Mr. J. M. Keynes, Financial Adviser to the British Government, to the Assistant Secretary of State (Acheson)

My Dear Acheson: I should not like it to be thought because of my cavilling at the word “discrimination” that the excellence and magnanimity of the first part of that Article VII and of the document as a whole had gone overlooked.

I will do what I can to interpret the mind of the President and of the State Department to people at home and feel some confidence that a right conclusion will be reached.

The Ambassador comes on leave in about a fortnight and I dare say that the main discussions will await his return. So do not expect a reply in the very near future.

My so strong reaction against the word “discrimination” is the result of my feeling so passionately that our hands must be free to make something new and better of the postwar world; not that I want to discriminate in the old bad sense of that word—on the contrary, quite the opposite.

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But the word calls up, and must call up—for that is what it means strictly interpreted—all the old lumber, most-favored-nation clause and the rest which was a notorious failure and made such a hash of the old world. We know also that won’t work. It is the clutch of the dead, or at least the moribund, hand. If it was accepted it would be cover behind which all the unconstructive and truly reactionary people of both our countries would shelter. We must be free to work out new and better arrangements which will win in substance and not in shadow what the President and you and others really want. As I know you won’t dispute this, we shall be able to work something out. Meanwhile forgive my vehemence which has deep causes in my hopes for the future. This is my subject. I know, or partly know, what I want. I know, and clearly know, what I fear.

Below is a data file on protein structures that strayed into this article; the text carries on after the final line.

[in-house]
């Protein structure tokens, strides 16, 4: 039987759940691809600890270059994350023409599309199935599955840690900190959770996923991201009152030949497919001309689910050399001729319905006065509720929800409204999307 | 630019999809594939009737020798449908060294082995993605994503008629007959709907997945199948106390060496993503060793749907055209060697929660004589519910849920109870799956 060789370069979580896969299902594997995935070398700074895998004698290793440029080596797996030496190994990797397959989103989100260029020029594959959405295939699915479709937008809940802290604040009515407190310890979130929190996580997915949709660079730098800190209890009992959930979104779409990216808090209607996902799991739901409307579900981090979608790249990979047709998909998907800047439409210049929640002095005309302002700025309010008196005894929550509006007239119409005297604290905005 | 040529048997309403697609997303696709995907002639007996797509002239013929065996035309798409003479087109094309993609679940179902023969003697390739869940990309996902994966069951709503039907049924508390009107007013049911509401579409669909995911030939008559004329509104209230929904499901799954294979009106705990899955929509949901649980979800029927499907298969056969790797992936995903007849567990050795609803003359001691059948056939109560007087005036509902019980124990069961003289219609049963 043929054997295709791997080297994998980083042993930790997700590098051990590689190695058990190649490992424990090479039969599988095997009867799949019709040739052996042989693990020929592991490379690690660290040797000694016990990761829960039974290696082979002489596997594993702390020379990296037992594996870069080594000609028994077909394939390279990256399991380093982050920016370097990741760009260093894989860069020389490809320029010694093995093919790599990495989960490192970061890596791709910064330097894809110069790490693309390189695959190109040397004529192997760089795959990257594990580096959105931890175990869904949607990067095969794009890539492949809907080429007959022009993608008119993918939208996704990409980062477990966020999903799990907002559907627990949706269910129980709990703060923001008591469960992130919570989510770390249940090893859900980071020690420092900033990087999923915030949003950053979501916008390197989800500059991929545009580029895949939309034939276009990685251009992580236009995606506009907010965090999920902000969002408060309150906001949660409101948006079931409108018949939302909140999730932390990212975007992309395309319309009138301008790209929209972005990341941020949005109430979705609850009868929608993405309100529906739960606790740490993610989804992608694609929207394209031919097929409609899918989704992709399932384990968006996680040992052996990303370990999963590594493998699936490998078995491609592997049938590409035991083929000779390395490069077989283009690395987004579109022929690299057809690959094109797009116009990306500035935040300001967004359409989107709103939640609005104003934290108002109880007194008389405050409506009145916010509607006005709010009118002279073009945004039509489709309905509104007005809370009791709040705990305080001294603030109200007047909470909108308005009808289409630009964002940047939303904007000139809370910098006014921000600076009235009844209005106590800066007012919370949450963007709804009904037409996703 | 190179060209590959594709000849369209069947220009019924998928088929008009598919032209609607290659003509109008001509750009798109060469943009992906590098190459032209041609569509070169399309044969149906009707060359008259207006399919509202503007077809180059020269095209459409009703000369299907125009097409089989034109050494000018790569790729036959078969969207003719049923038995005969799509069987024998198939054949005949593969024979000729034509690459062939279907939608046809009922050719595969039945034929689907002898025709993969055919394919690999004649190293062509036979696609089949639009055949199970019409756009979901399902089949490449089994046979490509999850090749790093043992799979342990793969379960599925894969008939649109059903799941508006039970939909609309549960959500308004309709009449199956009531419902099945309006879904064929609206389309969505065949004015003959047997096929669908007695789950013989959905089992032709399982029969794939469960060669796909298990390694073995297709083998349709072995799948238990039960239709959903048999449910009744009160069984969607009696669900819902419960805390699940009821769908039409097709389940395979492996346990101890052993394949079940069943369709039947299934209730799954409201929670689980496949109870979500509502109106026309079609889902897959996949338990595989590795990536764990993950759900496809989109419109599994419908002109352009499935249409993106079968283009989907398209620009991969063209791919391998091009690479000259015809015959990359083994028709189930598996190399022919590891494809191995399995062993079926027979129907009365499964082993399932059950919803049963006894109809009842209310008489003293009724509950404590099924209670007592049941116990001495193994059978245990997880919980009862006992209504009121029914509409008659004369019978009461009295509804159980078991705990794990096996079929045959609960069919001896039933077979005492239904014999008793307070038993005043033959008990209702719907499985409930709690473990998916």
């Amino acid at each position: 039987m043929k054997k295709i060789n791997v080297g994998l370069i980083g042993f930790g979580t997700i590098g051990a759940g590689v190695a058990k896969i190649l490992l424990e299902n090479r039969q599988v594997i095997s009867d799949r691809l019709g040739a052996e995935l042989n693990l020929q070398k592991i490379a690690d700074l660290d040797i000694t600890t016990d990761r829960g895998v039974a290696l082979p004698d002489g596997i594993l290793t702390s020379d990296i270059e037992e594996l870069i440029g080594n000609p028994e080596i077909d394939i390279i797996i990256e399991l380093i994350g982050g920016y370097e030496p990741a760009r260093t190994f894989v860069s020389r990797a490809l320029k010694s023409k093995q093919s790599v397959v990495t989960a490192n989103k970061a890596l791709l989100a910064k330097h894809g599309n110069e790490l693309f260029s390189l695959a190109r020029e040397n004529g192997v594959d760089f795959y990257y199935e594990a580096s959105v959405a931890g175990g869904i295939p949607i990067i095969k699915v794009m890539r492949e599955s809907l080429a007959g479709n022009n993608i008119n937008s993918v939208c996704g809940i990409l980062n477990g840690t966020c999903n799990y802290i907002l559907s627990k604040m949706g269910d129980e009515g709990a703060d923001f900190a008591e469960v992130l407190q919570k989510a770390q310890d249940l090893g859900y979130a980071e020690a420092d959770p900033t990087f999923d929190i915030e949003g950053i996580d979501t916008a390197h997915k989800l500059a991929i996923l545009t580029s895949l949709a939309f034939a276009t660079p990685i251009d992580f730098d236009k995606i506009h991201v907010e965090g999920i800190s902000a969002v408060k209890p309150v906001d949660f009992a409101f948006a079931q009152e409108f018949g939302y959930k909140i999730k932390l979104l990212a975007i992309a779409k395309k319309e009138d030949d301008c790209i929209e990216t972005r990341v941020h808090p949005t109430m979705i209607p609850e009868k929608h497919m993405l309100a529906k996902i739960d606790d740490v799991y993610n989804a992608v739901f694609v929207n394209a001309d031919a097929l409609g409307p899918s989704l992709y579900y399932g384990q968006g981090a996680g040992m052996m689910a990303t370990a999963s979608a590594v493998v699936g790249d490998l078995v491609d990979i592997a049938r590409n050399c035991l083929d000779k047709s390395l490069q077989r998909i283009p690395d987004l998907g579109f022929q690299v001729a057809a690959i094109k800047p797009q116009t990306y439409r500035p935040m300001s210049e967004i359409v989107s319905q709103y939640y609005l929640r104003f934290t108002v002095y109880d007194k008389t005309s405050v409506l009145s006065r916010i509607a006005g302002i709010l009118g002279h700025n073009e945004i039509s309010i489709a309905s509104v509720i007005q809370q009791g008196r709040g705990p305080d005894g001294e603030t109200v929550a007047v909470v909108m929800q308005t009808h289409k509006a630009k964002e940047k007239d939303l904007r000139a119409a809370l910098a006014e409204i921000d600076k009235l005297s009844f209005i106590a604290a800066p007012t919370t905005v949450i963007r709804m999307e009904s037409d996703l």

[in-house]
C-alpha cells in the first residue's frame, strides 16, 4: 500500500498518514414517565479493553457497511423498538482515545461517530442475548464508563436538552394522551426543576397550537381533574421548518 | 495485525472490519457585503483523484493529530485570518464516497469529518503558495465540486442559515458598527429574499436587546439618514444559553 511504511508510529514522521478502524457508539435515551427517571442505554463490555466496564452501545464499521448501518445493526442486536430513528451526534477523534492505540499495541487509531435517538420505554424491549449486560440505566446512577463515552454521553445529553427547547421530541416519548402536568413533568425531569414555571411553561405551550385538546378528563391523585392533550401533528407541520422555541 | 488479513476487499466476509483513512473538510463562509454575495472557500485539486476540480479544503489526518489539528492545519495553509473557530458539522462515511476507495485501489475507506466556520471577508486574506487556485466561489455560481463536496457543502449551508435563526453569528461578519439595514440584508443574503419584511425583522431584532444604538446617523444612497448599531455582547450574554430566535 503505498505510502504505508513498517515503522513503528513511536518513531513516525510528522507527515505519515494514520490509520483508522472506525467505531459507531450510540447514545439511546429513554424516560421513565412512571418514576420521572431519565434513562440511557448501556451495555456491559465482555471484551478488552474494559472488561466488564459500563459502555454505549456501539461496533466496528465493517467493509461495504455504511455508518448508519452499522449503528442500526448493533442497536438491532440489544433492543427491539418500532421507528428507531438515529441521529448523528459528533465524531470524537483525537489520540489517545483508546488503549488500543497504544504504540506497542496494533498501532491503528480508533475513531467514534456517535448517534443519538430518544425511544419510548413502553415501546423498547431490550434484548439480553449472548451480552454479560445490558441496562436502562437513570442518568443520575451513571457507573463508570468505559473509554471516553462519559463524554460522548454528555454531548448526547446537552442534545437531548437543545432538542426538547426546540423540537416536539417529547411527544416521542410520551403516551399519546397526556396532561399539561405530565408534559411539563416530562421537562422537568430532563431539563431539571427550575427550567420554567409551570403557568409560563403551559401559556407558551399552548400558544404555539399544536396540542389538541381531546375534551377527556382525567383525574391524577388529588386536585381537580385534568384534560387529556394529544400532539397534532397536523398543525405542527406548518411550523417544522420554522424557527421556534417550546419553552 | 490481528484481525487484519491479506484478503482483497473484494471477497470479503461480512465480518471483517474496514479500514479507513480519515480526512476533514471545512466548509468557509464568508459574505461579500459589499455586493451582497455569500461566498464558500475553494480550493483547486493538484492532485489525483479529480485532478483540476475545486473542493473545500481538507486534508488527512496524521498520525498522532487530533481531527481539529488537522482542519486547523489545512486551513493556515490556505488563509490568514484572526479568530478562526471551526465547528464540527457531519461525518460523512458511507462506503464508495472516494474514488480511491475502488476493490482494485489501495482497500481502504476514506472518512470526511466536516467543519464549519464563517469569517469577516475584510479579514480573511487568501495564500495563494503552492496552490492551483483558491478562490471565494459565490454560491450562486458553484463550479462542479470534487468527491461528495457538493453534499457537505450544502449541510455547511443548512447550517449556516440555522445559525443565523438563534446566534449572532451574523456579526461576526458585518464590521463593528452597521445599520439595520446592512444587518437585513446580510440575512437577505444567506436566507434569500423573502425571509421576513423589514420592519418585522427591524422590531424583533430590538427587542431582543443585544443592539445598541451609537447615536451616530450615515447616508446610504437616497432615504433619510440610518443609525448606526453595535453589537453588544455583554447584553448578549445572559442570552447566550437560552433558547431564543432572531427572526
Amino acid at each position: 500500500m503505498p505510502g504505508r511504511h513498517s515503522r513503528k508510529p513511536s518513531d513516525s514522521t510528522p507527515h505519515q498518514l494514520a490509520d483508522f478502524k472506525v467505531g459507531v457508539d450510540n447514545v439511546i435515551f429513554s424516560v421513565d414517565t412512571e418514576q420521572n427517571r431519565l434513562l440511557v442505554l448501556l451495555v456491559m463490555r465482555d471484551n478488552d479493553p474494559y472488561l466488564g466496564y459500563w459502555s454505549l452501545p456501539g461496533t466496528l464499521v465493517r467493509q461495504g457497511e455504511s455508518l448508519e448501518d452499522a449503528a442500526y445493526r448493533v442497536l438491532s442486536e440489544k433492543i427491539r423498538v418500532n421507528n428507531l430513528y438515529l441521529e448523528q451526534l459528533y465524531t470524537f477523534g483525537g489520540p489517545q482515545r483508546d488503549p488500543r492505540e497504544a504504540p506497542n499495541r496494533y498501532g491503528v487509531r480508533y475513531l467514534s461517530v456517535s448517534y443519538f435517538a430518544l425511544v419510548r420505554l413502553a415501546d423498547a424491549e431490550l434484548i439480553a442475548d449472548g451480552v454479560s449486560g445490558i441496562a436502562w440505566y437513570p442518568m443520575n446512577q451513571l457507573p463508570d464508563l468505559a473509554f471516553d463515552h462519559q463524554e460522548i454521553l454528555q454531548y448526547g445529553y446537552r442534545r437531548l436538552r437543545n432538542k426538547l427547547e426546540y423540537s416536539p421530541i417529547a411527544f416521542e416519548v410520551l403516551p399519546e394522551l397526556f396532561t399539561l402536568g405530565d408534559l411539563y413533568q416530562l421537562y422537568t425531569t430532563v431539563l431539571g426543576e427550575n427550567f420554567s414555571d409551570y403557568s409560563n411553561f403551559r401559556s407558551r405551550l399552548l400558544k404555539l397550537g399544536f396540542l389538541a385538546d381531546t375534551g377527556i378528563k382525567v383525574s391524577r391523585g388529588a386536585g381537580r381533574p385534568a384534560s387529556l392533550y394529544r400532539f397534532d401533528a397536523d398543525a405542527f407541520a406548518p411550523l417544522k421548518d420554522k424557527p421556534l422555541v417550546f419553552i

Sincerely yours,

J. M. Keynes